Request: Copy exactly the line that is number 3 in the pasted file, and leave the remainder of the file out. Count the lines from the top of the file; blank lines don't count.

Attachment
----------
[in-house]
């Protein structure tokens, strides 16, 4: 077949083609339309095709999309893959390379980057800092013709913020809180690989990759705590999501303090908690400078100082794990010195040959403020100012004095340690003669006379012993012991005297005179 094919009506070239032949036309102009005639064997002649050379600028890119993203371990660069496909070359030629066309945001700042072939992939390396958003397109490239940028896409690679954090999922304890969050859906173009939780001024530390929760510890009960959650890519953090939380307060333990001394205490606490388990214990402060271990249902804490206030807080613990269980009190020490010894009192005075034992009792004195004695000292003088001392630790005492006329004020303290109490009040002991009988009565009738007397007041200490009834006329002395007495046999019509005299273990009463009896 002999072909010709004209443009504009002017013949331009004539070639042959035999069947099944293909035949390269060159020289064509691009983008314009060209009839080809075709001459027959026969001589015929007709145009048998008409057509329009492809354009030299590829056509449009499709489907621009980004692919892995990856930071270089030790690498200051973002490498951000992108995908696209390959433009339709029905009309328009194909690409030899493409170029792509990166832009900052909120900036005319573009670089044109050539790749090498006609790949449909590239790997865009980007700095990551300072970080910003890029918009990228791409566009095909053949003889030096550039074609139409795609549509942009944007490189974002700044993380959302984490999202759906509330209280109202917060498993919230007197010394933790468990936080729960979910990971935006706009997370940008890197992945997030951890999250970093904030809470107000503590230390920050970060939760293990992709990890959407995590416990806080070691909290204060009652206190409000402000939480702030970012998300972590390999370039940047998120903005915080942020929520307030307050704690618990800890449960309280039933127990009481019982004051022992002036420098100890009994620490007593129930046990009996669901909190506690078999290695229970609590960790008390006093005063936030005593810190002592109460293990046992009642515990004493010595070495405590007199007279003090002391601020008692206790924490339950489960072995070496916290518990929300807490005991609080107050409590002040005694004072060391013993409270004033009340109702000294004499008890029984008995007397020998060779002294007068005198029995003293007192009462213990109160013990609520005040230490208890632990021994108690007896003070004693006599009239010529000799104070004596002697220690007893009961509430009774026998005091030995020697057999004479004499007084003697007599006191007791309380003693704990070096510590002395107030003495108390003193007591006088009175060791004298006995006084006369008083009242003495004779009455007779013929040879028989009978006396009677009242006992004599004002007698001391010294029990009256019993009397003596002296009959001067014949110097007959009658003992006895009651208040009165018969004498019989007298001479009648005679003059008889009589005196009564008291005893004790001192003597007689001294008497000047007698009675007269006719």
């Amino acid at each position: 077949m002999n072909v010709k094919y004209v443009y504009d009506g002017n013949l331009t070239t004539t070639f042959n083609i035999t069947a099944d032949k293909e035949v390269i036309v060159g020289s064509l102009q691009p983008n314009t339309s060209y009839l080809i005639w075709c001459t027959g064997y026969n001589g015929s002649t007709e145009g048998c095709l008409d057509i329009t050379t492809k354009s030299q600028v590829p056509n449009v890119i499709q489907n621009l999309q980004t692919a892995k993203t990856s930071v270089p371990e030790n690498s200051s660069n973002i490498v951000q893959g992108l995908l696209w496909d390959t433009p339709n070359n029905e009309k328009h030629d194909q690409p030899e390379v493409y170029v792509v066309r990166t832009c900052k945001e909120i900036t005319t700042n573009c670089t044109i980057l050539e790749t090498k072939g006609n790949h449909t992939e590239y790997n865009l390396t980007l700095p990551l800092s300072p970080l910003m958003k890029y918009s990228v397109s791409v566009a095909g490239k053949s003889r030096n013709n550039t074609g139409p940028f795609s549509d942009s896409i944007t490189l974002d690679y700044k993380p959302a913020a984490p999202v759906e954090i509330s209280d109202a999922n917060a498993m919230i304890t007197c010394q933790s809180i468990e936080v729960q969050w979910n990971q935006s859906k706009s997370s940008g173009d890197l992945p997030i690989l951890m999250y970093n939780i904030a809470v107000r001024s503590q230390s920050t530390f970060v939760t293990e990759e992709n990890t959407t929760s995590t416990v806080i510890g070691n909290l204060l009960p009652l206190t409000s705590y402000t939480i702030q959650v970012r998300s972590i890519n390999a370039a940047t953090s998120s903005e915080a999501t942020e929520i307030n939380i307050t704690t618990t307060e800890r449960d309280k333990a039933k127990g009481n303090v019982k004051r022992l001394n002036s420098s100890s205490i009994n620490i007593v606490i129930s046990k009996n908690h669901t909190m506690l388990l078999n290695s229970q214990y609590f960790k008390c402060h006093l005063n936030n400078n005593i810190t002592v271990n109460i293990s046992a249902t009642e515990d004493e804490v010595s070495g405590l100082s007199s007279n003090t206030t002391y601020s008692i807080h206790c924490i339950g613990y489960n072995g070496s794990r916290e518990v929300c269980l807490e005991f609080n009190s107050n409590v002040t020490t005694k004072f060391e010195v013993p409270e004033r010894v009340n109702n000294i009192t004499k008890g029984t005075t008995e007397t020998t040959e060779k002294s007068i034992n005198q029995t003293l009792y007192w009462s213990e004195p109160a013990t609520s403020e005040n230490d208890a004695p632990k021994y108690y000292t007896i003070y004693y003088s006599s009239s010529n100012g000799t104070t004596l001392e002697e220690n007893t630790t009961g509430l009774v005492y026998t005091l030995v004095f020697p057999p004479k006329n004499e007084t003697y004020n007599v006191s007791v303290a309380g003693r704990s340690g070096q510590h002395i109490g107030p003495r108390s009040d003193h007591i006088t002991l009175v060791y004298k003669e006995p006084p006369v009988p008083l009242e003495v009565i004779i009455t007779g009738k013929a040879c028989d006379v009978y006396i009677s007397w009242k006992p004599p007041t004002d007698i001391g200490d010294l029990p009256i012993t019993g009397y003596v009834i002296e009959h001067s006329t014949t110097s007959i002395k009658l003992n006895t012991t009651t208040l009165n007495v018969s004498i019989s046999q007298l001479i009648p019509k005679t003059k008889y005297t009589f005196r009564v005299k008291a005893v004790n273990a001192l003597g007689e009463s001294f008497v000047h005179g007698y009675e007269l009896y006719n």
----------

């Amino acid at each position: 077949m002999n072909v010709k094919y004209v443009y504009d009506g002017n013949l331009t070239t004539t070639f042959n083609i035999t069947a099944d032949k293909e035949v390269i036309v060159g020289s064509l102009q691009p983008n314009t339309s060209y009839l080809i005639w075709c001459t027959g064997y026969n001589g015929s002649t007709e145009g048998c095709l008409d057509i329009t050379t492809k354009s030299q600028v590829p056509n449009v890119i499709q489907n621009l999309q980004t692919a892995k993203t990856s930071v270089p371990e030790n690498s200051s660069n973002i490498v951000q893959g992108l995908l696209w496909d390959t433009p339709n070359n029905e009309k328009h030629d194909q690409p030899e390379v493409y170029v792509v066309r990166t832009c900052k945001e909120i900036t005319t700042n573009c670089t044109i980057l050539e790749t090498k072939g006609n790949h449909t992939e590239y790997n865009l390396t980007l700095p990551l800092s300072p970080l910003m958003k890029y918009s990228v397109s791409v566009a095909g490239k053949s003889r030096n013709n550039t074609g139409p940028f795609s549509d942009s896409i944007t490189l974002d690679y700044k993380p959302a913020a984490p999202v759906e954090i509330s209280d109202a999922n917060a498993m919230i304890t007197c010394q933790s809180i468990e936080v729960q969050w979910n990971q935006s859906k706009s997370s940008g173009d890197l992945p997030i690989l951890m999250y970093n939780i904030a809470v107000r001024s503590q230390s920050t530390f970060v939760t293990e990759e992709n990890t959407t929760s995590t416990v806080i510890g070691n909290l204060l009960p009652l206190t409000s705590y402000t939480i702030q959650v970012r998300s972590i890519n390999a370039a940047t953090s998120s903005e915080a999501t942020e929520i307030n939380i307050t704690t618990t307060e800890r449960d309280k333990a039933k127990g009481n303090v019982k004051r022992l001394n002036s420098s100890s205490i009994n620490i007593v606490i129930s046990k009996n908690h669901t909190m506690l388990l078999n290695s229970q214990y609590f960790k008390c402060h006093l005063n936030n400078n005593i810190t002592v271990n109460i293990s046992a249902t009642e515990d004493e804490v010595s070495g405590l100082s007199s007279n003090t206030t002391y601020s008692i807080h206790c924490i339950g613990y489960n072995g070496s794990r916290e518990v929300c269980l807490e005991f609080n009190s107050n409590v002040t020490t005694k004072f060391e010195v013993p409270e004033r010894v009340n109702n000294i009192t004499k008890g029984t005075t008995e007397t020998t040959e060779k002294s007068i034992n005198q029995t003293l009792y007192w009462s213990e004195p109160a013990t609520s403020e005040n230490d208890a004695p632990k021994y108690y000292t007896i003070y004693y003088s006599s009239s010529n100012g000799t104070t004596l001392e002697e220690n007893t630790t009961g509430l009774v005492y026998t005091l030995v004095f020697p057999p004479k006329n004499e007084t003697y004020n007599v006191s007791v303290a309380g003693r704990s340690g070096q510590h002395i109490g107030p003495r108390s009040d003193h007591i006088t002991l009175v060791y004298k003669e006995p006084p006369v009988p008083l009242e003495v009565i004779i009455t007779g009738k013929a040879c028989d006379v009978y006396i009677s007397w009242k006992p004599p007041t004002d007698i001391g200490d010294l029990p009256i012993t019993g009397y003596v009834i002296e009959h001067s006329t014949t110097s007959i002395k009658l003992n006895t012991t009651t208040l009165n007495v018969s004498i019989s046999q007298l001479i009648p019509k005679t003059k008889y005297t009589f005196r009564v005299k008291a005893v004790n273990a001192l003597g007689e009463s001294f008497v000047h005179g007698y009675e007269l009896y006719n």